I don’t know to be perfectly honest. We didn’t have press screenings last year. I know from when I came here as a visitor two years ago is that whether it’s industry, press or public, people don’t do things in the morning. I’m thinking maybe we do like what Cannes does which is have late night press screenings, but I can’t stay awake in movies myself at that hour.
You still have morning screenings that are not attended by anyone.
It’s surprising to me form the point of view of the international press. The local press doesn’t seem to be that interested. In the press conference, we organized a week or two before the festival, we discussed the programs and the new initiatives…etc. All they were asking about is who were the stars who were coming.
The fact is that there isn’t a film culture here in terms of exhibition…that there isn’t in large part a film culture in terms of film critics. The National’s reporters for example write from London or New York.
A festival is like putting in a war without the guns, each year you try to do the organization a little bit better. Now what we’ll begin to do is deconstruct what happened this year, but this is an issue we clearly have to take care of.
In light of this year, how do you view the state of Arab cinema?
It would be great if I could give you a concise and woody answer, but I can’t really. My mind has stopped thinking about new films in August. As I said, I hope the shot in the arm that we hope Sanad will create is going to make things better in the future.
But most of the Sanad outcome unveiled this year was not quite promising. The films were disappointing…
Well, give us a couple of years and see what happens. Don’t you think though that there’s something starting to change?
There is indeed, but I think it’s very erratic. Last year, for instance, was a great year for Egyptian movies. That’s not that case this year.
It wasn’t just there.
The one thought that always hits me about Gulf fests is their impact on the locals. It seems to me the majority of the audiences are expats and foreign communities. My question: Are Emiratis indeed taking advantage of such a culture?
I’m glad you brought that up because this year was a step-back from last year. Last year I was extremely happy and very surprised that we had a very mixed audience, because in Abu Dhabi, you have events with Emiratis and events with expats. This year, we f**ked up.
We got our program out late; we got the Arabic version of our program out late. And I think for expats who were more into checking it out on the web, they saw what was going on. I think there people in the Arabic community weren’t given a proper program and timing. That was a big, big mistake, but it’s a mistake we knew we made and since we succeeded last year, we certainly going to work out harder to get it earlier next year.
When you’re talking about new films, we were thinking, maybe there’ll be stuff from Venice, maybe there’ll be stuff from Toronto. We delayed. I went to Toronto; it’s an illusion. We were thinking maybe we’d be better off having the international films that have been in Cannes or Berlin or Karlovy Vary. But there was nothing.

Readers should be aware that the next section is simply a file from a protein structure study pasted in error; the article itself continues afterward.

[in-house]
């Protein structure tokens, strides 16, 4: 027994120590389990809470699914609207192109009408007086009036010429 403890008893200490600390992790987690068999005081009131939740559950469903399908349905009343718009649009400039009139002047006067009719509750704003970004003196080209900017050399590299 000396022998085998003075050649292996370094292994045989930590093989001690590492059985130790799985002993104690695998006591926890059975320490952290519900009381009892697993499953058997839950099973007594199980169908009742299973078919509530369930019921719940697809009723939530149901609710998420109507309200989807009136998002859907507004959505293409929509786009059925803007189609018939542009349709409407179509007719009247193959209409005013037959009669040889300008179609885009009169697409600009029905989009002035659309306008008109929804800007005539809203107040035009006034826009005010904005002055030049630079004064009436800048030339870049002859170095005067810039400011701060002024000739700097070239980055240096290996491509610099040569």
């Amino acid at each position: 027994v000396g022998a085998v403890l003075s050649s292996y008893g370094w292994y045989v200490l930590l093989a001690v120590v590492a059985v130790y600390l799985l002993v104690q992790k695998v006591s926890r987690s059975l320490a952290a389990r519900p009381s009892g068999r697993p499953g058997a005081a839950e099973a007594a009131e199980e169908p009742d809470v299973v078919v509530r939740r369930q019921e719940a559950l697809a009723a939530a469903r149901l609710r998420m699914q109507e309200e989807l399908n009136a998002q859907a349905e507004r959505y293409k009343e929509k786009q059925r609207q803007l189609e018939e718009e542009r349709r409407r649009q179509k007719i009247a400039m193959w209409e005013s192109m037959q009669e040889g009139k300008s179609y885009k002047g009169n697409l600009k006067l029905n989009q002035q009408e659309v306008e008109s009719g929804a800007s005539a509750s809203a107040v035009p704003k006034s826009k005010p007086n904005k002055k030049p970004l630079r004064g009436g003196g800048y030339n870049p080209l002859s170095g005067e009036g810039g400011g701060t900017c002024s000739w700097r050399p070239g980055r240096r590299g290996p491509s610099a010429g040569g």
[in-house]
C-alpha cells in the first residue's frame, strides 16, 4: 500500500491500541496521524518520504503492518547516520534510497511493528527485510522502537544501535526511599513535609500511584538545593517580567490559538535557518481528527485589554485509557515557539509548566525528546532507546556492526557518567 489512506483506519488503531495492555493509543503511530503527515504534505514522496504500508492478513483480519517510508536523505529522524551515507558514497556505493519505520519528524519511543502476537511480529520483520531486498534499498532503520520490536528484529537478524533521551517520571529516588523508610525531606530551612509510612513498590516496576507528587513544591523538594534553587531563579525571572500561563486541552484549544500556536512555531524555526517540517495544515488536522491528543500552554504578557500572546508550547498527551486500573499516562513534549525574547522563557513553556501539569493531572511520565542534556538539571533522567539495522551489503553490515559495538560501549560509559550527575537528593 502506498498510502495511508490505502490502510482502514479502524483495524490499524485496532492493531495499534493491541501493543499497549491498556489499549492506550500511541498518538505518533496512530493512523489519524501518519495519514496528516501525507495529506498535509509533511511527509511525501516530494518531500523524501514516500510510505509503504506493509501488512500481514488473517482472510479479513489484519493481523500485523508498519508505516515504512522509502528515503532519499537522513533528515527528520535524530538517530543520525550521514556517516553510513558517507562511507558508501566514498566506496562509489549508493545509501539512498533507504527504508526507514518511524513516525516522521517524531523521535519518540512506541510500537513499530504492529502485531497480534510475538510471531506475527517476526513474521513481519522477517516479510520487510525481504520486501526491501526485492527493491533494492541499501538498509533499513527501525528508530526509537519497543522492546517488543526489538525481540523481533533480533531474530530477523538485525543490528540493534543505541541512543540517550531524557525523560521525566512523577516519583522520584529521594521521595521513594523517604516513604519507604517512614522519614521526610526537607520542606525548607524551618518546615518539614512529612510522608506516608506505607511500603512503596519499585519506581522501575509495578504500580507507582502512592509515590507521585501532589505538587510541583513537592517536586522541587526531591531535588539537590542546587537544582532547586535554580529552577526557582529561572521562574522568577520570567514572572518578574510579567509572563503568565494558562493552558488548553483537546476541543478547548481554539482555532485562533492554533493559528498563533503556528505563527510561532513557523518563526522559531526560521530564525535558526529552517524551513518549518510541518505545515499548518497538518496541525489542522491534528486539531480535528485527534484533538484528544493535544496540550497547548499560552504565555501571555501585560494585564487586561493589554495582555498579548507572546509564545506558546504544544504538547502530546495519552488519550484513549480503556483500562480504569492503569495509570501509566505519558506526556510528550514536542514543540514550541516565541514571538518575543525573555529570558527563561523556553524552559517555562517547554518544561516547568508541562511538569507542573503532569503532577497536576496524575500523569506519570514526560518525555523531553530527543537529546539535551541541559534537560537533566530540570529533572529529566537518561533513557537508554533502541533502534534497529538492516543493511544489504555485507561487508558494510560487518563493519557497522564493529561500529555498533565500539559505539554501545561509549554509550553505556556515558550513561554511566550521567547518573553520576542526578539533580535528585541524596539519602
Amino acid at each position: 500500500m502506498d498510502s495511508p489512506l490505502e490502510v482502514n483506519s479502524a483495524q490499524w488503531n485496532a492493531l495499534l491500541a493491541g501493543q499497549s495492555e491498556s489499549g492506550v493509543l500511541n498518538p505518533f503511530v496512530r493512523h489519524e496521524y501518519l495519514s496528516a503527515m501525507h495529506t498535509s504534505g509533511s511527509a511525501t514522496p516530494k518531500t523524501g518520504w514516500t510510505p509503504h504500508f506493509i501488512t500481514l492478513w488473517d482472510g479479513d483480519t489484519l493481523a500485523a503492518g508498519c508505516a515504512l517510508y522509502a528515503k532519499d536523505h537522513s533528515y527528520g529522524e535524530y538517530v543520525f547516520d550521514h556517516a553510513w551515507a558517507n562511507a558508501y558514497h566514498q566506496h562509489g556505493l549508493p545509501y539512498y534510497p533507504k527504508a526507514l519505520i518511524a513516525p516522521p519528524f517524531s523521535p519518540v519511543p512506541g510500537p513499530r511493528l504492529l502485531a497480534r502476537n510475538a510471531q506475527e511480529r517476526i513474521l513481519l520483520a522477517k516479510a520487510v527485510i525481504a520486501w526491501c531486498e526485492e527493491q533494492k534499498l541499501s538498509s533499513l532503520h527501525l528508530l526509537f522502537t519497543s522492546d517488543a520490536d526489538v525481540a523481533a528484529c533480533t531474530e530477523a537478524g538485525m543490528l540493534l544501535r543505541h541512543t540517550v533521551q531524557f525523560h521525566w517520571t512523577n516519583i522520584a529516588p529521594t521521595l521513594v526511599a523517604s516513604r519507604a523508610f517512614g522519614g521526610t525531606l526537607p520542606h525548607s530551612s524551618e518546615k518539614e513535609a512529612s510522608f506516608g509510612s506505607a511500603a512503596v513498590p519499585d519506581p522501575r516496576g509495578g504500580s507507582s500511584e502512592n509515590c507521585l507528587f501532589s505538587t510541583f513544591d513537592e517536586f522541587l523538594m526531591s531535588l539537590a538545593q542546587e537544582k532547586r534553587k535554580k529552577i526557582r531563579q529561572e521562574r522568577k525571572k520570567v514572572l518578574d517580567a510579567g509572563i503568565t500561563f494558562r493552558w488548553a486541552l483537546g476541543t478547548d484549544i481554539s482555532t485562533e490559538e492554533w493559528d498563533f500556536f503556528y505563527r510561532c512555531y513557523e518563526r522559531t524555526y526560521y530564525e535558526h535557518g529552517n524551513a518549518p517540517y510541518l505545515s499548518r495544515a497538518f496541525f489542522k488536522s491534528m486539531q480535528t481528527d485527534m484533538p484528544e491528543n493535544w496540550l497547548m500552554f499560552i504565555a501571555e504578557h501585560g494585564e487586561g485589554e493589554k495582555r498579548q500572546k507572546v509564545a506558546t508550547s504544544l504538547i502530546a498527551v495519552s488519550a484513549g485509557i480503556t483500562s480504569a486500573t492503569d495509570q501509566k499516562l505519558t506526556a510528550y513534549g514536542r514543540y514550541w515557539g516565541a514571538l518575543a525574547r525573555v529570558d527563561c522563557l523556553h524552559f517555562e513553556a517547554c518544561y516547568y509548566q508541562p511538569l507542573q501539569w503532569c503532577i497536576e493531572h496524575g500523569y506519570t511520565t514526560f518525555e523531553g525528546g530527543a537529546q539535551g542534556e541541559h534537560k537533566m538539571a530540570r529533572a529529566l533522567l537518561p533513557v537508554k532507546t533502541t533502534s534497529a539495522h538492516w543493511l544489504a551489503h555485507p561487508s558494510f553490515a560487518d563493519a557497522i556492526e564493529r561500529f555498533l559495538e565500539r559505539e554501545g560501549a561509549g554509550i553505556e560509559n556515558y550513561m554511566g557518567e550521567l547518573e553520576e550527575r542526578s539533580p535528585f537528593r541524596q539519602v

In Toronto, well there was [French/Tunisian filmmaker Abdellatif] Kechiche’s movie, “Vénus noire” which was very interesting but that’s one film that I flat out couldn’t show here.
Why not? I mean, if you could show a film like [Aleksei Fedorchenko’s Black Pearl award winner for Best Narrative film] “Silent Souls,” which has full-frontal female nudity, why not “Black Venus”?
Now you’re making me nervous. (laughs). I was actually very nervous about “Silent Souls.” Lots of people were very upset for example about [Raja Amari’s Tunisian/French production] “Buried Secrets” last year and Yousry Nasrallah’s film [“Scheherazade Tell Me a Story”]. I had a long, acrimonious session with one of the women students at the Zayed University, and she was like, ‘Why did you show that movie? Did anyone see it?’ And then I had to explain what a film festival is and about the people who do the programming and what their backgrounds are and why we program the films.
Then it turned out that we had mistakenly given it a rating commonly used for violence. So, this young woman went expecting to see people chopped and instead she got sex…a little bit of sex. And then I learnt the reason why they were really upset about it is because they were seeing it in a room with other men. If they’d seen by themselves, they would’ve been ok with it.
Do you think it’s opening up? Is it possible?
Hmm…I don’t know. I’m not quite sure.
I guess the reason why I’m still skeptic about the Gulf fests for the reality that edgy, groundbreaking movies like “Antichrist” or “Enter the Void,” for instance, can never be shown in there, and for that reason, the Gulf can never be Cannes or Venice.
Who knows what will be here in few years. I’m happy we’re not Cannes or Venice or Berlin, because we already have Cannes and Venice and Berlin. What I think there hasn’t been in this region is a festival with…I don’t know what to call it.
Talk to some of the jurors, talk to some of the filmmakers who were here and ask them about their impression. There’s a spirit here that I haven’t seen in Cairo or Damascus or some other places. And for me a festival is about hospitality and warmth.
I think a festival is based on human interaction and I think to create a framework where people can meet, ideas can be exchanged and help jump-start projects is what makes any festival successful.